A place for kids…to be kids


My City Youth Center, a place for kids to be kids. At a former school, at-risk youth are working out their souls, their minds, their bodies and their problems…all under the supervision of a caring staff headed by Dan Harris, Executive Director of My City Youth Center, 145 N. Tahquitz Avenue, Hemet.

“We were renting a Presbyterian Church, gymnasium, but we moved out of it.  In 2013, we bought this abandoned school.  We’ve continued to grow.  Our next expansion will be an almost-15,000 square foot building the plans of which are being drawn-up now,” says Harris, adding “this has been a community effort from the beginning, and the community helps these kids whenever they need it,” says the Pastor as he points to a magnificently-stocked music room that’s always packed with instruments-and students. “Julio from Harvard Music Exchange has been incredibly kind and helpful.”

Music Room

The school/hang-out/youth center has a recording studio as well…they just need someone to run it.  “It’s ready to go, we just need someone with the know-how,” says Harris. 

Police, Firefighters, volunteers, and concerned residents meet here every Tuesday for free coffee and donuts at the My City Cafe from 8 am to 11 am to discuss the Center and its mission.  City Council member Karlee Meyer attends almost every Tuesday.

Left to their own devices, many of these kids would fall through the cracks of society…and the Center uses whatever it can to keep them on a positive path. “We hold dance classes, we hold cooking classes-we have 10 art classes, 8 children per-class…and the kids want more.” 

The art room at the MCYC
The Mommy Center
The Main Hall

Harris says that they’d like to add automotive classes as well, for older students.  “We need these kids to learn to dream again,” says Harris who is always shocked when he asks newcomers about their dreams:  “The younger kids are always excited-life hasn’t beaten them down yet, which is a good thing. But it’s sad when I ask 20 and 30-something-year-olds, “What do you want to be in the future?”  They just look at me.  They’ve stopped learning how to dream: they have no hopes, no ambitions.  We give that back to them,” says Harris pointing to a wall where children post their life-goals.  “We want to fill this wall with the hopes and dreams of every child that comes here.”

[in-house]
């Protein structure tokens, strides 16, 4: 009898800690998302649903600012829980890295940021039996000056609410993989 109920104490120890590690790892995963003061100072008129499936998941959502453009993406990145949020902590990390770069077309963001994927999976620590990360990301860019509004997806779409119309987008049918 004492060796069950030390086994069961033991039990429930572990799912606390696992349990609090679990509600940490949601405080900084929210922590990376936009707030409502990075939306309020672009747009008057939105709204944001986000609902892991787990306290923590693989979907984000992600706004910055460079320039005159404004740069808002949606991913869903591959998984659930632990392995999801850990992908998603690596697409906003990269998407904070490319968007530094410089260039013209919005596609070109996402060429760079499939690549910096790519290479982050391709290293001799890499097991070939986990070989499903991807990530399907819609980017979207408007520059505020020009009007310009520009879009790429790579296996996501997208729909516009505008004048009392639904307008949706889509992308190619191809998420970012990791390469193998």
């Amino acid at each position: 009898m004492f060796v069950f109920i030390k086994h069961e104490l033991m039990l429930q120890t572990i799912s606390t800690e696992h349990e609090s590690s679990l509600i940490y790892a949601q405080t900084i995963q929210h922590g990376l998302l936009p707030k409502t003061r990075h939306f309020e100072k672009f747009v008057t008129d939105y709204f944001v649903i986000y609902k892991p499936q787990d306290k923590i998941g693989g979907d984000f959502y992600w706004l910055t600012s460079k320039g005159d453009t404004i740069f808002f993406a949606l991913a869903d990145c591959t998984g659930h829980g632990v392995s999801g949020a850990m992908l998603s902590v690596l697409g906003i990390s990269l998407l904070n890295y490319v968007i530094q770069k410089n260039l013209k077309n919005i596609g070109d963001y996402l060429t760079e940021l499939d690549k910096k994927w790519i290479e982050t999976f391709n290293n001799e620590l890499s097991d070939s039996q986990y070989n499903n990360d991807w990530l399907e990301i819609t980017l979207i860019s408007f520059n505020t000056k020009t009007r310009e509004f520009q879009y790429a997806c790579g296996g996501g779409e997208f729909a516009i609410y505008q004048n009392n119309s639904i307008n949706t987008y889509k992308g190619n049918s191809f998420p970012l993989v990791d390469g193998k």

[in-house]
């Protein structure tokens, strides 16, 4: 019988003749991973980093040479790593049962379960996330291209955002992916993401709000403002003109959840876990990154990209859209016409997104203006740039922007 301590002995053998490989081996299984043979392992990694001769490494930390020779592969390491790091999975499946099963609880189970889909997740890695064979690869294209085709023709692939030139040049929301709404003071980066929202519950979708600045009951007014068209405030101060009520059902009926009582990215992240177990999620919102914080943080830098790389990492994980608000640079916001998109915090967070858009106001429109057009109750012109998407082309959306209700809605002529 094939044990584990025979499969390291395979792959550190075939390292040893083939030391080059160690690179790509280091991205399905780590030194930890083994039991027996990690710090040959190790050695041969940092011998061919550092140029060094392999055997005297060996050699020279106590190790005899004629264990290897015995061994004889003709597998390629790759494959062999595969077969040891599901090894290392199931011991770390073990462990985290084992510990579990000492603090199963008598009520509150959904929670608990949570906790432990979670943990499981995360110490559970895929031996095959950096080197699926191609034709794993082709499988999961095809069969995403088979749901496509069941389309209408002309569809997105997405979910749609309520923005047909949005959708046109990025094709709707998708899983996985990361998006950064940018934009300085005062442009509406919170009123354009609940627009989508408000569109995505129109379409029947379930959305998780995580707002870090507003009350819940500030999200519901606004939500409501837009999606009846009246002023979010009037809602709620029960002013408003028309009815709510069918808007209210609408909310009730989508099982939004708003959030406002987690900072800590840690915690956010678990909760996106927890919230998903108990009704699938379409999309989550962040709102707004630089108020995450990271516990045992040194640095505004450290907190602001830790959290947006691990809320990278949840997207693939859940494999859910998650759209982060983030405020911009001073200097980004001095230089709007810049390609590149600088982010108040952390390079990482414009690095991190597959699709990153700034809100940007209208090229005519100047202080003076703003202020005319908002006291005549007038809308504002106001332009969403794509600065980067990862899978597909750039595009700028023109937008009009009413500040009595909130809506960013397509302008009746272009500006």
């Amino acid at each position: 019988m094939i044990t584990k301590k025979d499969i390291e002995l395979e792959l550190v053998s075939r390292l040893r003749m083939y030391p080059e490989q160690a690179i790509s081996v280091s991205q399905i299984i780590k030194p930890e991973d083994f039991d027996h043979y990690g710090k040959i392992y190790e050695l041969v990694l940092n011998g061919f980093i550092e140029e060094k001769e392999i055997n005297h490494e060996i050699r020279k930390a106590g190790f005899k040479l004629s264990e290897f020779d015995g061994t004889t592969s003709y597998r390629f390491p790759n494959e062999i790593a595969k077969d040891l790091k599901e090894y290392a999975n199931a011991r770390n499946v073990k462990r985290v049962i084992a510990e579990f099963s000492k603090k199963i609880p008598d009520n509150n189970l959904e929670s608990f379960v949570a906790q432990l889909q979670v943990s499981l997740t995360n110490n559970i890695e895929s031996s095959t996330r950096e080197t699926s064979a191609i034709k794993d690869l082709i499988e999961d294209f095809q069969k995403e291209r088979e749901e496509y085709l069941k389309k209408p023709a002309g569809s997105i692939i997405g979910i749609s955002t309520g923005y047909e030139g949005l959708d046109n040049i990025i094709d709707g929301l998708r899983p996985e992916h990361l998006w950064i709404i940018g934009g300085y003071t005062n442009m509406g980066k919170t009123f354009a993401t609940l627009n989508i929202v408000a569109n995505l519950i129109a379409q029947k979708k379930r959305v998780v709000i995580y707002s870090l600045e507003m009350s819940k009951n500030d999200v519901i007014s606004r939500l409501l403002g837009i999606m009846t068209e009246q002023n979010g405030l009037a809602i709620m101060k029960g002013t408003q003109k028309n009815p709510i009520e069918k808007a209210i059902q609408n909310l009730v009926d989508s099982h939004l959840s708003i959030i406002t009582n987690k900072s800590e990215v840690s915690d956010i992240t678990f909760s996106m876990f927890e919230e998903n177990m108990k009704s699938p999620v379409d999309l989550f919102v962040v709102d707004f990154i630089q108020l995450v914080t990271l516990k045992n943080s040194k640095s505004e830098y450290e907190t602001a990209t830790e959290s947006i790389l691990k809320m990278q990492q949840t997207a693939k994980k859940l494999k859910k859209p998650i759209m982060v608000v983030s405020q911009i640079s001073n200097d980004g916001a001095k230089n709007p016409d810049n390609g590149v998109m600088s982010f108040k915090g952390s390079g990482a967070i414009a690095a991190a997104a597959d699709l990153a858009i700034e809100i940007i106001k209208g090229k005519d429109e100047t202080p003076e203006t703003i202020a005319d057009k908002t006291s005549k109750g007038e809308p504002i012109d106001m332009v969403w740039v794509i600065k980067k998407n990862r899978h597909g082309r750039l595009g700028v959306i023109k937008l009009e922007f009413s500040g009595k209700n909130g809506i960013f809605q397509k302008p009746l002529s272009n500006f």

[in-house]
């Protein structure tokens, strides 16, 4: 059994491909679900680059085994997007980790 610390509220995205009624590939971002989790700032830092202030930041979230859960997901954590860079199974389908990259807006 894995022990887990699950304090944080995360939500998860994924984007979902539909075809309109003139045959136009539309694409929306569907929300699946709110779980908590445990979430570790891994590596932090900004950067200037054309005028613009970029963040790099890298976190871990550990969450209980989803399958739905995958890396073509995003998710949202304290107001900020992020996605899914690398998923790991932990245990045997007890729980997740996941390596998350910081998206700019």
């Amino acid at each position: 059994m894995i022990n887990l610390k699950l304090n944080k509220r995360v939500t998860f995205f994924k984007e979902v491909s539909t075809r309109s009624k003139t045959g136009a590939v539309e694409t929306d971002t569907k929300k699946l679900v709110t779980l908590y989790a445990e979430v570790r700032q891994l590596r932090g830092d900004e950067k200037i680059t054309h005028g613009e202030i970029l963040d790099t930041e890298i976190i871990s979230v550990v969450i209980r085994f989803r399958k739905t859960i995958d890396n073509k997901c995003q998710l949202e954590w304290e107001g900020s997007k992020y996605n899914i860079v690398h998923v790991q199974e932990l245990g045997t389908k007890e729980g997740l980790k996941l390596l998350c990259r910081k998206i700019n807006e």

A usual gathering at the My City Youth Cafe on Tuesday mornings. At right is city council member Karlee Meyer

The Center is not only helping to fulfill the hopes and dreams of many of the children who enroll here, but it’d also tending to the hopes and dreams of the children they’re carrying.  “Teen pregnancy is something we knew we had to address, so we started “The mommy shop.”  In this special part of the Center, expectant teen mothers can shop for all their needs.  They earn “Mommy bucks” by staying in school, getting good grades, attending mothering classes…and father’s who otherwise may have been absent, are now learning the need for responsibility as well, by earning bucks for many of the same things.  “We try and instill personal responsibility for actions that many of these children haven’t learned in their homes,” says Harris, who estimates that mothers spend approximately $600 each month on their newborns.

Victoria Vega serves up coffee at the MYCY Cafe

The Center has big plans to go along with its big expansion.  “Eventually, we’d like to have a vocational school where young people ages 16 to 30 can learn how to work with their hands, get a job, fill out a resume, and learn proper techniques on how to conduct themselves in a job interview.”  It’s a tall order, but My City Youth Center certainly seems up to the task.  For those interested in donating their time or talent, contact the My City Youth Center at 951-652-0647.

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